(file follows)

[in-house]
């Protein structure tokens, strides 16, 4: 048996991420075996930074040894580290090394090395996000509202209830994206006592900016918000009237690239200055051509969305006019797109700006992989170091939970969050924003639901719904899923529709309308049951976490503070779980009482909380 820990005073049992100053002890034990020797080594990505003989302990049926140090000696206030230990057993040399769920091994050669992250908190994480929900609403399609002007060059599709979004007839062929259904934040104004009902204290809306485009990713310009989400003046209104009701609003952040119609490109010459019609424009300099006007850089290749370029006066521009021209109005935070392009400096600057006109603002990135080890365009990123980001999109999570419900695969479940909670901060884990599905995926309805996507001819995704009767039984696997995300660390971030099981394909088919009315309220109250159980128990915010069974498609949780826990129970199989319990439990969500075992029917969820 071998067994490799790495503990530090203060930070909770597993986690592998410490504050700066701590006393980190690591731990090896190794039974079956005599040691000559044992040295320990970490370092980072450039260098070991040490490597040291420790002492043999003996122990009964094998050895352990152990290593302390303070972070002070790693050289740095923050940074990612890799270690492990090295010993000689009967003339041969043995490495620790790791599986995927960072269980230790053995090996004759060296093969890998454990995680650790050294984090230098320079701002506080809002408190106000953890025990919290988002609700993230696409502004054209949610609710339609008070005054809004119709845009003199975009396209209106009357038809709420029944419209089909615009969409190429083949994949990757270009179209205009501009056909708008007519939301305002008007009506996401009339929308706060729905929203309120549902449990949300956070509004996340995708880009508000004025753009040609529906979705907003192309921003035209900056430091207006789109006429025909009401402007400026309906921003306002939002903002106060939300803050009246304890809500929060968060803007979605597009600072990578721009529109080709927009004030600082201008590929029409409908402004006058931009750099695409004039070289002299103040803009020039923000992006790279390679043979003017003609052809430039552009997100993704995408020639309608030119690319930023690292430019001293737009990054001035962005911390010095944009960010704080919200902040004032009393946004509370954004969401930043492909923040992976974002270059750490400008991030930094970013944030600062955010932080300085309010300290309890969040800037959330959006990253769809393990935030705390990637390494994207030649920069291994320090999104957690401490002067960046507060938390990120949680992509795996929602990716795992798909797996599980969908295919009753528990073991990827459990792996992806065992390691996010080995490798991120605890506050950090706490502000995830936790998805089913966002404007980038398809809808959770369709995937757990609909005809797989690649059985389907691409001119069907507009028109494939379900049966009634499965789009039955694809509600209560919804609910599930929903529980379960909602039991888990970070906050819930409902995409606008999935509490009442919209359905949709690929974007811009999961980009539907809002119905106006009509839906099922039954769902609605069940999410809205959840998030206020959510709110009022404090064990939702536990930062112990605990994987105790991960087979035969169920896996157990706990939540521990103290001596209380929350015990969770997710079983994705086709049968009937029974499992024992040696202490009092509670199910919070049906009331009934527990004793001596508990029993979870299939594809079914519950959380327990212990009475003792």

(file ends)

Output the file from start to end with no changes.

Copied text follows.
[in-house]
């Protein structure tokens, strides 16, 4: 048996991420075996930074040894580290090394090395996000509202209830994206006592900016918000009237690239200055051509969305006019797109700006992989170091939970969050924003639901719904899923529709309308049951976490503070779980009482909380 820990005073049992100053002890034990020797080594990505003989302990049926140090000696206030230990057993040399769920091994050669992250908190994480929900609403399609002007060059599709979004007839062929259904934040104004009902204290809306485009990713310009989400003046209104009701609003952040119609490109010459019609424009300099006007850089290749370029006066521009021209109005935070392009400096600057006109603002990135080890365009990123980001999109999570419900695969479940909670901060884990599905995926309805996507001819995704009767039984696997995300660390971030099981394909088919009315309220109250159980128990915010069974498609949780826990129970199989319990439990969500075992029917969820 071998067994490799790495503990530090203060930070909770597993986690592998410490504050700066701590006393980190690591731990090896190794039974079956005599040691000559044992040295320990970490370092980072450039260098070991040490490597040291420790002492043999003996122990009964094998050895352990152990290593302390303070972070002070790693050289740095923050940074990612890799270690492990090295010993000689009967003339041969043995490495620790790791599986995927960072269980230790053995090996004759060296093969890998454990995680650790050294984090230098320079701002506080809002408190106000953890025990919290988002609700993230696409502004054209949610609710339609008070005054809004119709845009003199975009396209209106009357038809709420029944419209089909615009969409190429083949994949990757270009179209205009501009056909708008007519939301305002008007009506996401009339929308706060729905929203309120549902449990949300956070509004996340995708880009508000004025753009040609529906979705907003192309921003035209900056430091207006789109006429025909009401402007400026309906921003306002939002903002106060939300803050009246304890809500929060968060803007979605597009600072990578721009529109080709927009004030600082201008590929029409409908402004006058931009750099695409004039070289002299103040803009020039923000992006790279390679043979003017003609052809430039552009997100993704995408020639309608030119690319930023690292430019001293737009990054001035962005911390010095944009960010704080919200902040004032009393946004509370954004969401930043492909923040992976974002270059750490400008991030930094970013944030600062955010932080300085309010300290309890969040800037959330959006990253769809393990935030705390990637390494994207030649920069291994320090999104957690401490002067960046507060938390990120949680992509795996929602990716795992798909797996599980969908295919009753528990073991990827459990792996992806065992390691996010080995490798991120605890506050950090706490502000995830936790998805089913966002404007980038398809809808959770369709995937757990609909005809797989690649059985389907691409001119069907507009028109494939379900049966009634499965789009039955694809509600209560919804609910599930929903529980379960909602039991888990970070906050819930409902995409606008999935509490009442919209359905949709690929974007811009999961980009539907809002119905106006009509839906099922039954769902609605069940999410809205959840998030206020959510709110009022404090064990939702536990930062112990605990994987105790991960087979035969169920896996157990706990939540521990103290001596209380929350015990969770997710079983994705086709049968009937029974499992024992040696202490009092509670199910919070049906009331009934527990004793001596508990029993979870299939594809079914519950959380327990212990009475003792």